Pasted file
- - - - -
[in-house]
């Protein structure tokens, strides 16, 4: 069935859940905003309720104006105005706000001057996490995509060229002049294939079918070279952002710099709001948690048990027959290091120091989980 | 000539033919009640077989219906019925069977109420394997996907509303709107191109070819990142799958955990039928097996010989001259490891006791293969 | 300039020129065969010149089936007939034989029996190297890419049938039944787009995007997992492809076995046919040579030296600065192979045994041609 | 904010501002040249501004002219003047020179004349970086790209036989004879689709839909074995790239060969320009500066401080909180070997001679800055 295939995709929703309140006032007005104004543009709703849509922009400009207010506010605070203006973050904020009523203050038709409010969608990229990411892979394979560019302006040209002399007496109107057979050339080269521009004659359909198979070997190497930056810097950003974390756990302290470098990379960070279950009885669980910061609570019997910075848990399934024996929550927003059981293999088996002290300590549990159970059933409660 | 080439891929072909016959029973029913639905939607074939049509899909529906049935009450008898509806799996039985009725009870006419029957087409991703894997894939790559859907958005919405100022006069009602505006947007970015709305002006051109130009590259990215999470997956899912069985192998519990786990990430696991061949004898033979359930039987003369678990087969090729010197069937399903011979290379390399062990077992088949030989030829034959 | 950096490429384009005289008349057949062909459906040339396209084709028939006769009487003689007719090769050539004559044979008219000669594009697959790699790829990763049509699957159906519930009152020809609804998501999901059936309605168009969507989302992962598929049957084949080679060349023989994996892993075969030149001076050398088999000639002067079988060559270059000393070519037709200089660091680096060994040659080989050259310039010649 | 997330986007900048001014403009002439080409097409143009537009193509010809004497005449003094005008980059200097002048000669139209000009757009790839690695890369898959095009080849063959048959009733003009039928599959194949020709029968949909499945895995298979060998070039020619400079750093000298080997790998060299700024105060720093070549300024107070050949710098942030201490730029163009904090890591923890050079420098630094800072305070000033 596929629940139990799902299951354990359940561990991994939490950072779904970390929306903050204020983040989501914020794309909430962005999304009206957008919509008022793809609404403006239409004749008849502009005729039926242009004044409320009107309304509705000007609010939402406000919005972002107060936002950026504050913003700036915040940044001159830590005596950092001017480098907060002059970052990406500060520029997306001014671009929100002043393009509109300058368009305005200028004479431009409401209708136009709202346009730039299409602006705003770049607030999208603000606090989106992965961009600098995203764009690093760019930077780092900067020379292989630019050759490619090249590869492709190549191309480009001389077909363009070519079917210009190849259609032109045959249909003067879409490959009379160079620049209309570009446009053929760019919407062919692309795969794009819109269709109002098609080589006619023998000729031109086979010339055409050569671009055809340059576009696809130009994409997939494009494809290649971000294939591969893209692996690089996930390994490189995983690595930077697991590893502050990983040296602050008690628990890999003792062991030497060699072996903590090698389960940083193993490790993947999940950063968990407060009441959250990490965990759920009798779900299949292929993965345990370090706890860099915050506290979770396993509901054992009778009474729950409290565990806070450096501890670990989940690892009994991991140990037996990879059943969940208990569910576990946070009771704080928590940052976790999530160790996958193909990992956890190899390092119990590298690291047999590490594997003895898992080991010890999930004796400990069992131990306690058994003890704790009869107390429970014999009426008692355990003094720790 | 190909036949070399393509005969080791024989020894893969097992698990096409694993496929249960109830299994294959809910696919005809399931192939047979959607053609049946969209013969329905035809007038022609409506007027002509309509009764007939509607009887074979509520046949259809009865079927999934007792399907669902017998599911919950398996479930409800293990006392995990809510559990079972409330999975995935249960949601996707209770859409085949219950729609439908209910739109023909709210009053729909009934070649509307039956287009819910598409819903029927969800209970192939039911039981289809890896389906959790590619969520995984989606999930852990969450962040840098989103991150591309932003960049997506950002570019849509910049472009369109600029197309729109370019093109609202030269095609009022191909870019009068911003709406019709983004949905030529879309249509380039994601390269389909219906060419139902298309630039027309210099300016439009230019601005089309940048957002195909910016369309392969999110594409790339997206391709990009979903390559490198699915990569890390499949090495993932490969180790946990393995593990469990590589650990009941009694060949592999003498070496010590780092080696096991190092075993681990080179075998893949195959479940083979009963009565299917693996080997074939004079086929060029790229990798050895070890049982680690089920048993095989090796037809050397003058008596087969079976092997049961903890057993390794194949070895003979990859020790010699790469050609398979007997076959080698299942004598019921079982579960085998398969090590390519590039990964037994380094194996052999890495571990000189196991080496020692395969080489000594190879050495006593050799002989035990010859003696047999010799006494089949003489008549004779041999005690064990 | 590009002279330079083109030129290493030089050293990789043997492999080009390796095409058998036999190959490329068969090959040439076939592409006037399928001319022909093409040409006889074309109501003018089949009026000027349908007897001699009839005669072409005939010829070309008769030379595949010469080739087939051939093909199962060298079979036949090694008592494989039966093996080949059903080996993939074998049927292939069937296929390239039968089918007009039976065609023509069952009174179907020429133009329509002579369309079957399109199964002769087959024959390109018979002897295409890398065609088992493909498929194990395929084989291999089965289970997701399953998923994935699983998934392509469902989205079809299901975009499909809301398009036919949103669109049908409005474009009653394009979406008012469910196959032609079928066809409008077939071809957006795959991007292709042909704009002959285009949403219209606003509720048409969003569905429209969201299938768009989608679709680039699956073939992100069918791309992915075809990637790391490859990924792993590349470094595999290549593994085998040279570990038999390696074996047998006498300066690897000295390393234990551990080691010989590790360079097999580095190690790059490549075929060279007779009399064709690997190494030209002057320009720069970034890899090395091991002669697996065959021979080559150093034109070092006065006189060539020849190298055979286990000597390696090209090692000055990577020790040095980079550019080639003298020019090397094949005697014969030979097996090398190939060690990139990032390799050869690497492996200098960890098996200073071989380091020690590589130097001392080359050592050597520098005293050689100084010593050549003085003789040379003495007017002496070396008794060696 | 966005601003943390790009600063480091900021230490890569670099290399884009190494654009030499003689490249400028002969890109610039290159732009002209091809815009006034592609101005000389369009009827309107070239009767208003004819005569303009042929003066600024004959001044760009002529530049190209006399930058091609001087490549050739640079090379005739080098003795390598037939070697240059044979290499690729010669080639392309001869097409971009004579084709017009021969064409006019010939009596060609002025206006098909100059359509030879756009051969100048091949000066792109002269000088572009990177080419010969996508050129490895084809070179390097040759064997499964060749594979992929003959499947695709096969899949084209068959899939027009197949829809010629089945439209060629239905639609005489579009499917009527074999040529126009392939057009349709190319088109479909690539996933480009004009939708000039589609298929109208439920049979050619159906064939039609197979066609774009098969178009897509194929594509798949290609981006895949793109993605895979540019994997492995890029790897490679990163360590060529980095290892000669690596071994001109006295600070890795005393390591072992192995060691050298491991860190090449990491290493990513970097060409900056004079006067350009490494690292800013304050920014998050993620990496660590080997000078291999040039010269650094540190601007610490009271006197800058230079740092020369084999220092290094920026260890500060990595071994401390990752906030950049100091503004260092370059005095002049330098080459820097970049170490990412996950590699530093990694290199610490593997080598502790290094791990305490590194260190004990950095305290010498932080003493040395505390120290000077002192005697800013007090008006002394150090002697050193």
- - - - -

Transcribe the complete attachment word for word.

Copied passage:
[in-house]
């Protein structure tokens, strides 16, 4: 069935859940905003309720104006105005706000001057996490995509060229002049294939079918070279952002710099709001948690048990027959290091120091989980 | 000539033919009640077989219906019925069977109420394997996907509303709107191109070819990142799958955990039928097996010989001259490891006791293969 | 300039020129065969010149089936007939034989029996190297890419049938039944787009995007997992492809076995046919040579030296600065192979045994041609 | 904010501002040249501004002219003047020179004349970086790209036989004879689709839909074995790239060969320009500066401080909180070997001679800055 295939995709929703309140006032007005104004543009709703849509922009400009207010506010605070203006973050904020009523203050038709409010969608990229990411892979394979560019302006040209002399007496109107057979050339080269521009004659359909198979070997190497930056810097950003974390756990302290470098990379960070279950009885669980910061609570019997910075848990399934024996929550927003059981293999088996002290300590549990159970059933409660 | 080439891929072909016959029973029913639905939607074939049509899909529906049935009450008898509806799996039985009725009870006419029957087409991703894997894939790559859907958005919405100022006069009602505006947007970015709305002006051109130009590259990215999470997956899912069985192998519990786990990430696991061949004898033979359930039987003369678990087969090729010197069937399903011979290379390399062990077992088949030989030829034959 | 950096490429384009005289008349057949062909459906040339396209084709028939006769009487003689007719090769050539004559044979008219000669594009697959790699790829990763049509699957159906519930009152020809609804998501999901059936309605168009969507989302992962598929049957084949080679060349023989994996892993075969030149001076050398088999000639002067079988060559270059000393070519037709200089660091680096060994040659080989050259310039010649 | 997330986007900048001014403009002439080409097409143009537009193509010809004497005449003094005008980059200097002048000669139209000009757009790839690695890369898959095009080849063959048959009733003009039928599959194949020709029968949909499945895995298979060998070039020619400079750093000298080997790998060299700024105060720093070549300024107070050949710098942030201490730029163009904090890591923890050079420098630094800072305070000033 596929629940139990799902299951354990359940561990991994939490950072779904970390929306903050204020983040989501914020794309909430962005999304009206957008919509008022793809609404403006239409004749008849502009005729039926242009004044409320009107309304509705000007609010939402406000919005972002107060936002950026504050913003700036915040940044001159830590005596950092001017480098907060002059970052990406500060520029997306001014671009929100002043393009509109300058368009305005200028004479431009409401209708136009709202346009730039299409602006705003770049607030999208603000606090989106992965961009600098995203764009690093760019930077780092900067020379292989630019050759490619090249590869492709190549191309480009001389077909363009070519079917210009190849259609032109045959249909003067879409490959009379160079620049209309570009446009053929760019919407062919692309795969794009819109269709109002098609080589006619023998000729031109086979010339055409050569671009055809340059576009696809130009994409997939494009494809290649971000294939591969893209692996690089996930390994490189995983690595930077697991590893502050990983040296602050008690628990890999003792062991030497060699072996903590090698389960940083193993490790993947999940950063968990407060009441959250990490965990759920009798779900299949292929993965345990370090706890860099915050506290979770396993509901054992009778009474729950409290565990806070450096501890670990989940690892009994991991140990037996990879059943969940208990569910576990946070009771704080928590940052976790999530160790996958193909990992956890190899390092119990590298690291047999590490594997003895898992080991010890999930004796400990069992131990306690058994003890704790009869107390429970014999009426008692355990003094720790 | 190909036949070399393509005969080791024989020894893969097992698990096409694993496929249960109830299994294959809910696919005809399931192939047979959607053609049946969209013969329905035809007038022609409506007027002509309509009764007939509607009887074979509520046949259809009865079927999934007792399907669902017998599911919950398996479930409800293990006392995990809510559990079972409330999975995935249960949601996707209770859409085949219950729609439908209910739109023909709210009053729909009934070649509307039956287009819910598409819903029927969800209970192939039911039981289809890896389906959790590619969520995984989606999930852990969450962040840098989103991150591309932003960049997506950002570019849509910049472009369109600029197309729109370019093109609202030269095609009022191909870019009068911003709406019709983004949905030529879309249509380039994601390269389909219906060419139902298309630039027309210099300016439009230019601005089309940048957002195909910016369309392969999110594409790339997206391709990009979903390559490198699915990569890390499949090495993932490969180790946990393995593990469990590589650990009941009694060949592999003498070496010590780092080696096991190092075993681990080179075998893949195959479940083979009963009565299917693996080997074939004079086929060029790229990798050895070890049982680690089920048993095989090796037809050397003058008596087969079976092997049961903890057993390794194949070895003979990859020790010699790469050609398979007997076959080698299942004598019921079982579960085998398969090590390519590039990964037994380094194996052999890495571990000189196991080496020692395969080489000594190879050495006593050799002989035990010859003696047999010799006494089949003489008549004779041999005690064990 | 590009002279330079083109030129290493030089050293990789043997492999080009390796095409058998036999190959490329068969090959040439076939592409006037399928001319022909093409040409006889074309109501003018089949009026000027349908007897001699009839005669072409005939010829070309008769030379595949010469080739087939051939093909199962060298079979036949090694008592494989039966093996080949059903080996993939074998049927292939069937296929390239039968089918007009039976065609023509069952009174179907020429133009329509002579369309079957399109199964002769087959024959390109018979002897295409890398065609088992493909498929194990395929084989291999089965289970997701399953998923994935699983998934392509469902989205079809299901975009499909809301398009036919949103669109049908409005474009009653394009979406008012469910196959032609079928066809409008077939071809957006795959991007292709042909704009002959285009949403219209606003509720048409969003569905429209969201299938768009989608679709680039699956073939992100069918791309992915075809990637790391490859990924792993590349470094595999290549593994085998040279570990038999390696074996047998006498300066690897000295390393234990551990080691010989590790360079097999580095190690790059490549075929060279007779009399064709690997190494030209002057320009720069970034890899090395091991002669697996065959021979080559150093034109070092006065006189060539020849190298055979286990000597390696090209090692000055990577020790040095980079550019080639003298020019090397094949005697014969030979097996090398190939060690990139990032390799050869690497492996200098960890098996200073071989380091020690590589130097001392080359050592050597520098005293050689100084010593050549003085003789040379003495007017002496070396008794060696 | 966005601003943390790009600063480091900021230490890569670099290399884009190494654009030499003689490249400028002969890109610039290159732009002209091809815009006034592609101005000389369009009827309107070239009767208003004819005569303009042929003066600024004959001044760009002529530049190209006399930058091609001087490549050739640079090379005739080098003795390598037939070697240059044979290499690729010669080639392309001869097409971009004579084709017009021969064409006019010939009596060609002025206006098909100059359509030879756009051969100048091949000066792109002269000088572009990177080419010969996508050129490895084809070179390097040759064997499964060749594979992929003959499947695709096969899949084209068959899939027009197949829809010629089945439209060629239905639609005489579009499917009527074999040529126009392939057009349709190319088109479909690539996933480009004009939708000039589609298929109208439920049979050619159906064939039609197979066609774009098969178009897509194929594509798949290609981006895949793109993605895979540019994997492995890029790897490679990163360590060529980095290892000669690596071994001109006295600070890795005393390591072992192995060691050298491991860190090449990491290493990513970097060409900056004079006067350009490494690292800013304050920014998050993620990496660590080997000078291999040039010269650094540190601007610490009271006197800058230079740092020369084999220092290094920026260890500060990595071994401390990752906030950049100091503004260092370059005095002049330098080459820097970049170490990412996950590699530093990694290199610490593997080598502790290094791990305490590194260190004990950095305290010498932080003493040395505390120290000077002192005697800013007090008006002394150090002697050193």